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Kuniyoshi's Groundbreaking Depiction of the Tattooed Suikoden Heroes.

 

Introduction

From an early age Utagawa Kuniyoshi (1797-1861) was already intrigued by the depictions of warriors and kabuki actors. 
As a adolescent, 14 years of age, he already was a member of the successful Utagawa school and one of the many talented students under master Utagawa Toyokuni I. After an initial laborious start with modest successes he rediscovered the subject of the Suikoden Heroes and his first few prints were an instant commercial success.

 

Suikoden Heroes

Kuniyoshi's preference for heroic subjects and themes can be traced already in the earliest period of his career. At first his warrior designs are very similar in style to that of Shuntei (who was also famous for his sumo prints) but it was the Suikoden -series that Kuniyoshi broke free from this influence. His Suikoden prints (known as the '108 Heroes of the Suikoden') in the oban format were inspired on the adaptation by Takizawa Bakin of a comprehensive Chinese heroic novel Shui ho-ch'uan (in Japanese: Suikoden) written in the 14th Century, in the West known as The Water Margin, telling the story of a gang of desperadoes in the 12th Century. These bandits lived in the swamps near the mountain of Liangshan. Their leader was the fearless Song Jiang and the clan was like a bloodthirsty "A -Team" fighting against injustice and for the rights of the common people.

 

Although Kuniyoshi was not the first Ukiyo-e artist who worked on this subject, the great Hokusai illustrated the book Shinpen Suikogaden (New Illustrated Edition of the Suikoden) in 1805, his innovative interpretation exceeded that of his predecessor. He depicted these Chinese 'heroes' giving the images some kind of supernatural radiation placing the figures in an ultra-dynamic setting. The often tattooed protagonists with their forceful appearance and frightful weaponry were embraced by the public urging Kuniyoshi to add more designs (over seventy!). Later more series on the Suikoden subject were added including one in the smaller chuban format.

 

      

Triptychs

Kuniyoshi's outstanding contribution to Japanese art is also to be found in his warrior triptychs. The designs for these triptychs were so distinctive because of his use of masses of black. The three seperate sheets display a clear and dramatic untiy and show a broad appreciation of the possibilities of this format rarely found by Kuniyoshi's predecessors. The individual sheets of the triptychs by, for instance, Kiyonaga and Utamaro can also be appreciated as isolated images but in Kuniyoshi's finest work the sheets are inseperable if the force of the composition is to be experienced.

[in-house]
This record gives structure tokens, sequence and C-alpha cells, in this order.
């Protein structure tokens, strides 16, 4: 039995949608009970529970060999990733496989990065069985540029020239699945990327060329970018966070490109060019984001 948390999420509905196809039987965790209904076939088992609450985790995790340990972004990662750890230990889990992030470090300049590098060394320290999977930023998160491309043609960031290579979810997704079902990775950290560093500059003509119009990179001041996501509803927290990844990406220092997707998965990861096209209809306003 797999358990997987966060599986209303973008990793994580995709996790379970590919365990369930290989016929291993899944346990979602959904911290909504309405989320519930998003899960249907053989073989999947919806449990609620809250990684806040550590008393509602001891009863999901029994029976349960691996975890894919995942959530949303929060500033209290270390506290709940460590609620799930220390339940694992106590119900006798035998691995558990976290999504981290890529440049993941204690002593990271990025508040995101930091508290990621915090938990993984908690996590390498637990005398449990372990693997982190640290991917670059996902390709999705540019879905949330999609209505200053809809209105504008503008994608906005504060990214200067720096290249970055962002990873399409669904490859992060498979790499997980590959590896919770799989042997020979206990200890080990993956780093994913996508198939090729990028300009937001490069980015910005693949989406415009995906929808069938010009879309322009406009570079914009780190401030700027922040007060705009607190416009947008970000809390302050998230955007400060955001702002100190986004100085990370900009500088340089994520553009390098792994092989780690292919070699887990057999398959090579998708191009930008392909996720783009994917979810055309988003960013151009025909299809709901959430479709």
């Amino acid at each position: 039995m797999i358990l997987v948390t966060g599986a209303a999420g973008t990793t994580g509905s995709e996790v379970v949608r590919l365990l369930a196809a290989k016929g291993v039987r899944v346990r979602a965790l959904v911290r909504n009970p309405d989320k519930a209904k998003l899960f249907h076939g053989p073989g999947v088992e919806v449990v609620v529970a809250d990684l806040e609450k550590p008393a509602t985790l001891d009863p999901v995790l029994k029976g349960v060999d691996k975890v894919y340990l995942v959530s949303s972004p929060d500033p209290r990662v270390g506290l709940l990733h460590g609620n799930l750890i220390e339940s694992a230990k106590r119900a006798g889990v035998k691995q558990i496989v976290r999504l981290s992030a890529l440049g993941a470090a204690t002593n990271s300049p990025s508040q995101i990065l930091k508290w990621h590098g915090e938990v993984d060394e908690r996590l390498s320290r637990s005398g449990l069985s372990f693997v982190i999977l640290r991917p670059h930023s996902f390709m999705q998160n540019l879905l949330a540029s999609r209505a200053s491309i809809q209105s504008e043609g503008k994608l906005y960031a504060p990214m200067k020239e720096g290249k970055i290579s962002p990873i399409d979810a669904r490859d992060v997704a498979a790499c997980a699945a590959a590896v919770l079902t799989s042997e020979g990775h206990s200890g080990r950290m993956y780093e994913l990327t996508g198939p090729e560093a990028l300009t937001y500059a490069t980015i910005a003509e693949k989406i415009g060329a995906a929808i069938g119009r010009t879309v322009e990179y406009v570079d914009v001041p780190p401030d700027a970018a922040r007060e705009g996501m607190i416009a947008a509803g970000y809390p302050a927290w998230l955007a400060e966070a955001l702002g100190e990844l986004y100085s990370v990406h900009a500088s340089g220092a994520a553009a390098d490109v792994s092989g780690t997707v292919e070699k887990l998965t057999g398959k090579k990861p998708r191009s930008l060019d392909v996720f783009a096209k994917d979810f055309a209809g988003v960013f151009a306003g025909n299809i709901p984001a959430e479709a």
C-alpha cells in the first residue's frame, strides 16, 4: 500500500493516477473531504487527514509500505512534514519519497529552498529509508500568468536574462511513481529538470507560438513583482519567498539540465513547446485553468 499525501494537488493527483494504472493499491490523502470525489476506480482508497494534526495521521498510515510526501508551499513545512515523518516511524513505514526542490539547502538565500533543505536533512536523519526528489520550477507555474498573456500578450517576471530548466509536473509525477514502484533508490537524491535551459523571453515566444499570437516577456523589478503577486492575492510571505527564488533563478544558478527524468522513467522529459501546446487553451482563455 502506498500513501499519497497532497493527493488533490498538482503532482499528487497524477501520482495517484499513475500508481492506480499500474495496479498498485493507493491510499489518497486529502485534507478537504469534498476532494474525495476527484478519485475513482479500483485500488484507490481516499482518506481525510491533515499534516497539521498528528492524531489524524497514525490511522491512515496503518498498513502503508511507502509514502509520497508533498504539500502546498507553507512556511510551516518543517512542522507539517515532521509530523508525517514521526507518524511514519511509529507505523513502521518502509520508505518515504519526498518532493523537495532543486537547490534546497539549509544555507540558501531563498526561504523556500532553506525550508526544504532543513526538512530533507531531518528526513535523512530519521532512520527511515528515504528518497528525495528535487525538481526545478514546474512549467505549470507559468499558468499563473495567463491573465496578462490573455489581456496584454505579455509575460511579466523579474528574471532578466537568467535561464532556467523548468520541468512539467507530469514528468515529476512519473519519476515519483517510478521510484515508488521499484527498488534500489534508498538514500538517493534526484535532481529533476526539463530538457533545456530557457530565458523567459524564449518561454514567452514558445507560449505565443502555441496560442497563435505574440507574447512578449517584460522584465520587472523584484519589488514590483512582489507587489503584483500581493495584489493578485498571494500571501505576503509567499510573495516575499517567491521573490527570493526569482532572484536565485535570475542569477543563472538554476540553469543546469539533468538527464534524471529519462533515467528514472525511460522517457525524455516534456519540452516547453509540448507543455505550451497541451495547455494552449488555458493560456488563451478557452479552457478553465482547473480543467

Influence

When Kuniyoshi became a master himself he trained a large number of pupils such as Yoshitora, Yoshimori, Yoshitsuya, Yoshiiku and Yoshikazu. They all worked in a similar style and tradition as Kuniyoshi designing triptychs not unworthy of their master. 
But it was his most talented student Yoshitoshi who developed a unique individual Western orientated style on the same level as his teacher. Yoshitoshi also designed a series on the Suikoden Heroes consisting of 50 chuban prints which are darker in tone and have a more ominous atmosphere. Kuniyoshi's Suikoden designs also had a defining influence on the fashion of body tattoos in Japan.

Ukiyo-e Artists

Torii Kiyonaga (1752-1815)
Takizawa Bakin (1767-1848)
Katsukawa Shuntei (1770-1820)
Kitagawa Utamaro (1753-1806)
Katsukawa Hokusai (1760-1849)
Utagawa Toyokuni I (1769-1825)
Utagawa Yoshitora (act. 1850-1880)
Utagawa Yoshimori (1830-1884)
Utagawa Yoshitsuya (1822-1866)
Utagawa Yoshiiku (1833-1904)
Utagawa Yoshikazu (act. ca. 1850-1870)
Tsukioka Yoshitoshi (1839-1892)


Books on Kuniyoshi

'Kuniyoshi, the Warrior Prints' by B.W. Robinson
'Of Brigands and Bravery-Kuniyoshi's Heroes of the Suikoden' by I. Klompmakers
'Heroes and Ghosts: Japanese Prints by Kuniyoshi 1797-1861' by R.Schaap & Timothy T. Clark & M. Forrer

 

 

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